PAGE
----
#6  0x0000000000796ffe in EThread::process_event (this=0x2acc36532010,
    e=0x2244730, calling_code=5) at UnixEThread.cc:128
#7  0x0000000000797508 in EThread::execute (this=0x2acc36532010)
    at UnixEThread.cc:252
#8  0x00000000007965a9 in spawn_thread_internal (a=0x2115540) at Thread.cc:85
#9  0x00002acc2edd49d1 in start_thread () from /lib64/libpthread.so.0
#10 0x00000032750e88fd in clone () from /lib64/libc.so.6

The immediate problem is that the IOBuffer is cleared, but looking at the path to the crash point, it is clear that the IOBuffer was not cleared at the start of the IO operation, so it must have been cleared by another thread.

We believe that our current issue is another race condition.  One possible scenario is that an error occurs on the client VC, and the HttpSM shuts down both the server VC and the client VC (do_io_close).  Since the server VC is in another thread, the do_io_close only clears the buffer and sets a flag.  It will get rescheduled in the right thread before the socket is closed.  But by clearing the buffer, any server-side network event that is processed will result in a crash if the buffer clear occurs during the input processing. 

I have no doubt that we could adjust locks and fix this issue as we did for TS-3486.   But I also have a strong feeling that in a couple months there will be another race condition that will emerge.  So rather than applying another bandaid, we should restructure things a bit to stay closer to the original model of having a single transaction processed by a single thread.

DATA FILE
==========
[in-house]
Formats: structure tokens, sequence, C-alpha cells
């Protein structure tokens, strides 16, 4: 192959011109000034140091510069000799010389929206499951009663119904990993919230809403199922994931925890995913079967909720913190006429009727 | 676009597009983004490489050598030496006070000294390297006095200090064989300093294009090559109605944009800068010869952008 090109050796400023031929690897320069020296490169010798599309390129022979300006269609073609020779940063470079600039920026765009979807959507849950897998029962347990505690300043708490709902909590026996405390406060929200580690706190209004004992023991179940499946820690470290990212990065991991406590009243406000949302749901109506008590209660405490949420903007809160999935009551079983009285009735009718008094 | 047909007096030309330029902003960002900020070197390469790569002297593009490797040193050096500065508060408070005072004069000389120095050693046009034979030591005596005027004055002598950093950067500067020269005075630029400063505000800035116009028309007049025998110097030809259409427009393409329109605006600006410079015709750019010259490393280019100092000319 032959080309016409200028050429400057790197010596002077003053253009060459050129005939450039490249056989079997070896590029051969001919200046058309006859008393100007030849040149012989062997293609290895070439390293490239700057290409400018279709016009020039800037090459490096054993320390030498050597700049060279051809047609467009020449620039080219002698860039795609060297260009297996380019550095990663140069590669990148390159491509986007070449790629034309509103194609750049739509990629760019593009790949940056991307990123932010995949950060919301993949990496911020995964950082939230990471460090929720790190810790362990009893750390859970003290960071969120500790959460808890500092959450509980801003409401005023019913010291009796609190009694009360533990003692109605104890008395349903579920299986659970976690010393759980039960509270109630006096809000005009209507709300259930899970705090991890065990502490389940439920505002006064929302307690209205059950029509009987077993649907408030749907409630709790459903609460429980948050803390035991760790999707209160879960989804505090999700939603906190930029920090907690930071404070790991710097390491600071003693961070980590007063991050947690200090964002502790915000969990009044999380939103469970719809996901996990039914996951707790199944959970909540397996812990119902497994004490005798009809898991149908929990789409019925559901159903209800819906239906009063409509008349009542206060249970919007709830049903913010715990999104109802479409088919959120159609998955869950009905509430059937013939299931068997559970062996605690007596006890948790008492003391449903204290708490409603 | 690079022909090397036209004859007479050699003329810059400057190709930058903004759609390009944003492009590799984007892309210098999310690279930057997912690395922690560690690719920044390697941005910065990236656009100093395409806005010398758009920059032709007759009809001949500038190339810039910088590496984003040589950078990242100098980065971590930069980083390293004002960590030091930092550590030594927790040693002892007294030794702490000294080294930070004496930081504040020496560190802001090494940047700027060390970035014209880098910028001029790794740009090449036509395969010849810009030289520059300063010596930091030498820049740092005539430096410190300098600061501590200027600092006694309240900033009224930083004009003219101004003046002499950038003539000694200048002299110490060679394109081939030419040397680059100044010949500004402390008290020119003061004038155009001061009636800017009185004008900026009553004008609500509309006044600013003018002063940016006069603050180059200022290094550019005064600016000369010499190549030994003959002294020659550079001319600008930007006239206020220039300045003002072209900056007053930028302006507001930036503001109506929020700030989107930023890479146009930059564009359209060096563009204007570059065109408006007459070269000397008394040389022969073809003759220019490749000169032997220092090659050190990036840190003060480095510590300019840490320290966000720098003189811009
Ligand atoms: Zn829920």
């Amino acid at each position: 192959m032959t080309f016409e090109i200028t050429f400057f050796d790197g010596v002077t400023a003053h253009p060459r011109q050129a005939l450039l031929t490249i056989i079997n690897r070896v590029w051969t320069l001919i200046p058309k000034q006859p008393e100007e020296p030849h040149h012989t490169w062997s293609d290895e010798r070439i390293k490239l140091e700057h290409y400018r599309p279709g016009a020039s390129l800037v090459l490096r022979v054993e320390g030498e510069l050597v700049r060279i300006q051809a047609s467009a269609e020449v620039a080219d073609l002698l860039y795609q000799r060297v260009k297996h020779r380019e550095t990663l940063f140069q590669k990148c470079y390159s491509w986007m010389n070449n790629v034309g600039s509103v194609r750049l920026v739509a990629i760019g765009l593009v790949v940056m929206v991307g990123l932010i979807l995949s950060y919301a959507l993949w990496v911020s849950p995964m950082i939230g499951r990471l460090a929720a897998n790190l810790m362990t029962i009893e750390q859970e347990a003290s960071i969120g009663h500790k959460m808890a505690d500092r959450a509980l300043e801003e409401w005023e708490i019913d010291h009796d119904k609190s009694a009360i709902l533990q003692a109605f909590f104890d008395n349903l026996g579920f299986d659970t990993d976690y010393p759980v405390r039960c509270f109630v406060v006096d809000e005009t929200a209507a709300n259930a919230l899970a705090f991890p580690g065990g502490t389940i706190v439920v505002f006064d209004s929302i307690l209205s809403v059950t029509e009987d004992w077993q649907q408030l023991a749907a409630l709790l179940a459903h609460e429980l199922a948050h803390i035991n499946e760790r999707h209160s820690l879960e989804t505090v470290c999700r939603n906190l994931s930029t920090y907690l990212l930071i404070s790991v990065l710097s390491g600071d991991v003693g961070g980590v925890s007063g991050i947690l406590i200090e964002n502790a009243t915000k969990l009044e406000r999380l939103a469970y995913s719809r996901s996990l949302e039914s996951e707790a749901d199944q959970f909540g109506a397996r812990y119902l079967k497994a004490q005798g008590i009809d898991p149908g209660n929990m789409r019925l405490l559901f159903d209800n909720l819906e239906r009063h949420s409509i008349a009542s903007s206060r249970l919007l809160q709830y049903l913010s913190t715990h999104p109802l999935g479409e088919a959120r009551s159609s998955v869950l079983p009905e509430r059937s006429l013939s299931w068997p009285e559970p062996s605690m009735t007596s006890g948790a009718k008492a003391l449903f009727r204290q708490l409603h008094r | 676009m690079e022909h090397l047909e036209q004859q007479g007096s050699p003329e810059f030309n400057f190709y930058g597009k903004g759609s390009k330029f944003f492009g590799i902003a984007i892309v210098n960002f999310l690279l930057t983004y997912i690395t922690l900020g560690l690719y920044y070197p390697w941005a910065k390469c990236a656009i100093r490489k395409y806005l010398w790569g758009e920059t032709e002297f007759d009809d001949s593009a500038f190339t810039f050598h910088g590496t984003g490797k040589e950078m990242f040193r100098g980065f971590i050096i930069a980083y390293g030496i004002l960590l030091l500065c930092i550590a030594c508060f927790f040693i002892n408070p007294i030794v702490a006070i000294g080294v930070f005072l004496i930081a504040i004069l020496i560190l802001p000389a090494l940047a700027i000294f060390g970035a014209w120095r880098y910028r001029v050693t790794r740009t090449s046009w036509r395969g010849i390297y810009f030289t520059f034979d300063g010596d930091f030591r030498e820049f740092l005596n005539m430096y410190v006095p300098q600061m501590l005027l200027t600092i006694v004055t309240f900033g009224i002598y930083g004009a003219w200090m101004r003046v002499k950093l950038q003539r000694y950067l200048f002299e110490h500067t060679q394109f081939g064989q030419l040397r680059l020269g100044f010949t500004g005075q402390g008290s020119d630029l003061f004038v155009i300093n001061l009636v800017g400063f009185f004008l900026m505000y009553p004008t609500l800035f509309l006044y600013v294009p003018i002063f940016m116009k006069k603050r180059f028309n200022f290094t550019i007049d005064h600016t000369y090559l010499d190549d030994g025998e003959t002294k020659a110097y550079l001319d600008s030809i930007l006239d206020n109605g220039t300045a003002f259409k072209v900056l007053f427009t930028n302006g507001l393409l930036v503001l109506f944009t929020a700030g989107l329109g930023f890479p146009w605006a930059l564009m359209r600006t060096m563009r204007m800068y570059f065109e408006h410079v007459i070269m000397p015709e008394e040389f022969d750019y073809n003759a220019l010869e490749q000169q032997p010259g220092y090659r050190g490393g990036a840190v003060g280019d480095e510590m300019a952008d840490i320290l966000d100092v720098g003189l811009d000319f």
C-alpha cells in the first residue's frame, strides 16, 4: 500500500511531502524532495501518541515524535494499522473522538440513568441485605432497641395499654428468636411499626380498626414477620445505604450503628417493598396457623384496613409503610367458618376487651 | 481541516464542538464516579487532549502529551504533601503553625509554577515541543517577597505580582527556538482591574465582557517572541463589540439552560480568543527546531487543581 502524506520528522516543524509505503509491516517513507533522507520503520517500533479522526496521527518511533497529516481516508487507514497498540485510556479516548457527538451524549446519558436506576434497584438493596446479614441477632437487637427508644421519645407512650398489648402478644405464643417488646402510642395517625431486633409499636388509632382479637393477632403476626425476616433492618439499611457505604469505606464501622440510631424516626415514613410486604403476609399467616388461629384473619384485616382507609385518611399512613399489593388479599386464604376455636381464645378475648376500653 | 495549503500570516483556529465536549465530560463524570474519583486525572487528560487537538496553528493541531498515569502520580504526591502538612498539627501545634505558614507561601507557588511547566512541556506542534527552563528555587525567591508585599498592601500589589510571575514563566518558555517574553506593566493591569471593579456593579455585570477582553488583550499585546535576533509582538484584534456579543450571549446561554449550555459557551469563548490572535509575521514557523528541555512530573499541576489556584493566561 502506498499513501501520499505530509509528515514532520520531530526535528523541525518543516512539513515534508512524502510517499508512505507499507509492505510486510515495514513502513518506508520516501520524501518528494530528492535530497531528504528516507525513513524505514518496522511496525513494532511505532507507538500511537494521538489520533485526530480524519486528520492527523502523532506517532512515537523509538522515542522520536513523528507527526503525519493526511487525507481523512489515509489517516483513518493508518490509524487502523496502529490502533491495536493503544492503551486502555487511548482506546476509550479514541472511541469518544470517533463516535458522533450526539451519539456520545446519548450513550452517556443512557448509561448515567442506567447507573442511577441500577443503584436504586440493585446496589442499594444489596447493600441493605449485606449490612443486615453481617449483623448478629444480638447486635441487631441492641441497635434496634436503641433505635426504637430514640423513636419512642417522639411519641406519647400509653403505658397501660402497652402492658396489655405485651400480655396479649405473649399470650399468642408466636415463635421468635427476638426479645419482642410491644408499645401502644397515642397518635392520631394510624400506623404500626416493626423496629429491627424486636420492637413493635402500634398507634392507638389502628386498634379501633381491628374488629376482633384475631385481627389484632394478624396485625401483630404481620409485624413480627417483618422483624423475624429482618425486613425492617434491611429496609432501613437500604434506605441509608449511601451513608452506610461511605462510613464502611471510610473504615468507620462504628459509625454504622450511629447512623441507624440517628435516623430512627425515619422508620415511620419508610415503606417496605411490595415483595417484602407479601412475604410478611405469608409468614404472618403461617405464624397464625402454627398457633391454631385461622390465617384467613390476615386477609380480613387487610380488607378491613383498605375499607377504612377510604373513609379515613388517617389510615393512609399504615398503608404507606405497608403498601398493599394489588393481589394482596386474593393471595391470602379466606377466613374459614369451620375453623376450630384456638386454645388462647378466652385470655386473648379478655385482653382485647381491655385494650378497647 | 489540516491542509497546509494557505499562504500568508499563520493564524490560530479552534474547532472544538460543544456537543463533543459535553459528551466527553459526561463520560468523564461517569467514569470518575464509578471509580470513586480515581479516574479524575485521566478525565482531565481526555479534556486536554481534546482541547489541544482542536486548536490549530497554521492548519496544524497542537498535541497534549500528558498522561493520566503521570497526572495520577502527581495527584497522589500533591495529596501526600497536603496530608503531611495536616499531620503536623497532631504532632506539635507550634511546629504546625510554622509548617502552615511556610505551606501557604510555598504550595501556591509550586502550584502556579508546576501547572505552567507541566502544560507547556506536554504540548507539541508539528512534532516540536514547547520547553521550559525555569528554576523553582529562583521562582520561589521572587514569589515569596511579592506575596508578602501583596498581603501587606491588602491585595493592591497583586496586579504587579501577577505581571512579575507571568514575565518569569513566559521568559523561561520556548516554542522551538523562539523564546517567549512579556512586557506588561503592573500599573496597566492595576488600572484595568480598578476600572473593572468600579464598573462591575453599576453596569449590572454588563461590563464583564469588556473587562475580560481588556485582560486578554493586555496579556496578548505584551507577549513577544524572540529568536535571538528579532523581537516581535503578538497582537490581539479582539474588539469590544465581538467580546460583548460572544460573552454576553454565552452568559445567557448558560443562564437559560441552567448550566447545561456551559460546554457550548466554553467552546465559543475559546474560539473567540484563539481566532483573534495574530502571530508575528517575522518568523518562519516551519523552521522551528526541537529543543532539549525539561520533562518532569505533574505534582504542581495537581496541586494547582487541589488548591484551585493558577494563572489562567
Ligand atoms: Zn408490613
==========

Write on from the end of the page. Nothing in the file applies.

VC Migration/Reconstruction to Reduce Cross Thread Coordination

We suggest adding the ability to “Migrate” a server VC from one thread to another.  Moving the server VC data structure from one nethandler to another would be difficult.  You’d probably need to hold the lock for both nethandlers at some point which would be likely to introduce performance problems.  

However, the important items in the Server VC are the socket and the SSL object (in the SSL case).  The actual server VC data structure isn’t that important.  You could “gut” the existing server VC of its socket/SSL data and create a new server VC in the target thread’s nethandler.  By keeping everything on the same thread we reduce the possibility of cross thread contention and we should experience better thread/memory locality.  In addition, we propose doing this migration only during the HttpServerSession::acquire_session.  This constraint limits the number of cases we must consider.

During HttpSessionManager::acquire_session, the thread holds the HttpSM lock and the ServerSessionPool lock.  The server_vc that is in the pool has a read vio open against the ServerSessionPool object.  When a write_to_net_io or a read_from_net operation happens on that server VC, the logic will attempt the gain the ServerSessionPool lock.  So if our logic got into acquire_session, we are guaranteed that no IO operations will occur on that server session until the function has completed.